In the extreme setting of nonintegrable radii (i.e. ). First we note that the existence of a is obvious since the Poisson point process solves the DLR equations (5).
Proposition 3.0.1.
If then the Poisson process is a .
Proof.
It is well known that, for any bounded set and almost all , the set covers the full space [chiu2013]. Therefore the function is identically null for almost every outside configuration . The DLR equations follows easily. ∎
Our second theorem ensures the existence of another different from when is an integer and is small enough. It is a non uniqueness result which proves that the simplex of is not reduced to a singleton.
Theorem 2.
If and if is an integer larger than 2, there exists such that, for all , there exists a stationary CRCM() different from .
The reason why must be an integer comes from the FK representation we used in the proof. Indeed we are not able to extend the proof of Theorem 1 to the case . The influence of large balls centred far away is too difficult to control and we do not succeed to prove that the limit point satisfied the DLR equations. Using the representation of the CRCM as a WidomRowlinson model (a model of non overlapping balls with different colors) as in [cck, ghm], the existence problem becomes simpler. Actually the DLR equations of the WidomRowlinson are more "local" since balls with different colors are not allowed to overlap. It produces a natural locality of the interaction. However we think that the assumption is only technical and could be relaxed by .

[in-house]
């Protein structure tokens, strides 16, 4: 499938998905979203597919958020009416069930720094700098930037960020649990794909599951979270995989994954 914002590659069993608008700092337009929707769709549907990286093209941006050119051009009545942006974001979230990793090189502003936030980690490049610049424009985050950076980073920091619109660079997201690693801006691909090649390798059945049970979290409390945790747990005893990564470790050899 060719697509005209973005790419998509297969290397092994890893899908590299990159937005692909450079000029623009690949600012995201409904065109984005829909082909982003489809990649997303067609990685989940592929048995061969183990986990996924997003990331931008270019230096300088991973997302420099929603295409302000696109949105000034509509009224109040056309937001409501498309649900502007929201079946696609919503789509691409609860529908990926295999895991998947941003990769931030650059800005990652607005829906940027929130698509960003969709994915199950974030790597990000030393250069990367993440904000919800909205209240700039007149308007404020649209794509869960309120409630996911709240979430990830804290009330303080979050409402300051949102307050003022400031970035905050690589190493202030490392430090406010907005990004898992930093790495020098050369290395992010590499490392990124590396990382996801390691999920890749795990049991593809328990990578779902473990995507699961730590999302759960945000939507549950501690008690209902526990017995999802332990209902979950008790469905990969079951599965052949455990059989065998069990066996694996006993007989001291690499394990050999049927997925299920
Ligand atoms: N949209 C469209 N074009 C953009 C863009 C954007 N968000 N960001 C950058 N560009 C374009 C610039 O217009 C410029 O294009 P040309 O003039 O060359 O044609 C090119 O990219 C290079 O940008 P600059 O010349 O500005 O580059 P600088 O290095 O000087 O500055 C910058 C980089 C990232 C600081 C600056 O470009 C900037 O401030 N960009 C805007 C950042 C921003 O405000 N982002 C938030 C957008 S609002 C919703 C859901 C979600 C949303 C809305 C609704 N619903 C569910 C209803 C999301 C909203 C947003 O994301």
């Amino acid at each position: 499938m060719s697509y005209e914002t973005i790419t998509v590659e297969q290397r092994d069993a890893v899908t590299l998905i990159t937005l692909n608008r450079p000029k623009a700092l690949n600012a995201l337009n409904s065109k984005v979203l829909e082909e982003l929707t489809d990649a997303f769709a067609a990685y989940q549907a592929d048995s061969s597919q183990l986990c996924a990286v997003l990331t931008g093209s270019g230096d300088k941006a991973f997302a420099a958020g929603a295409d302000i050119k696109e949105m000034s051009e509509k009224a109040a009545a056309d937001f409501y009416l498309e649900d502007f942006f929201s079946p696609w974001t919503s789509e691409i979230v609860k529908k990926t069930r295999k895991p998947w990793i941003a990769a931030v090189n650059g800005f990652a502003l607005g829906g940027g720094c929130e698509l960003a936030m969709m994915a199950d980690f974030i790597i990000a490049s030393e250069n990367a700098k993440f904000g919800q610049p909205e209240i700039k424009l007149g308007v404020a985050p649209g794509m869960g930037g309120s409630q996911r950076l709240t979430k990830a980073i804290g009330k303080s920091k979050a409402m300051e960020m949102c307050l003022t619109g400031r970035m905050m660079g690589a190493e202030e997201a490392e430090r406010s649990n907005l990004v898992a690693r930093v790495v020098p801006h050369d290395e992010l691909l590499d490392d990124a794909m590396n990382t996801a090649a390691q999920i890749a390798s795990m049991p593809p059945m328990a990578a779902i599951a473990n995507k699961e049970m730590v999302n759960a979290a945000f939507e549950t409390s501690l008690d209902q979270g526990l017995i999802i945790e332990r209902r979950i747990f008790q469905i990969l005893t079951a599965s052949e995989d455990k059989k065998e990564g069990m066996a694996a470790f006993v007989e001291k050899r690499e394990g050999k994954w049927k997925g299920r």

Involving the parameter we believe that the assumption small enough is crucial. In our proof, it ensures that the CRCM() we build is different from . It is based on specific entropy inequalities which ensure the discrimination for small enough. From a general point of view, we conjecture that for large enough there exists an unique CRCM() which is . The uniqueness would be recovered for large enough leading to a phase transition phenomenon.
Conjecture 1.
If , there exists such that, for all , there exists an unique stationary CRCM() which is .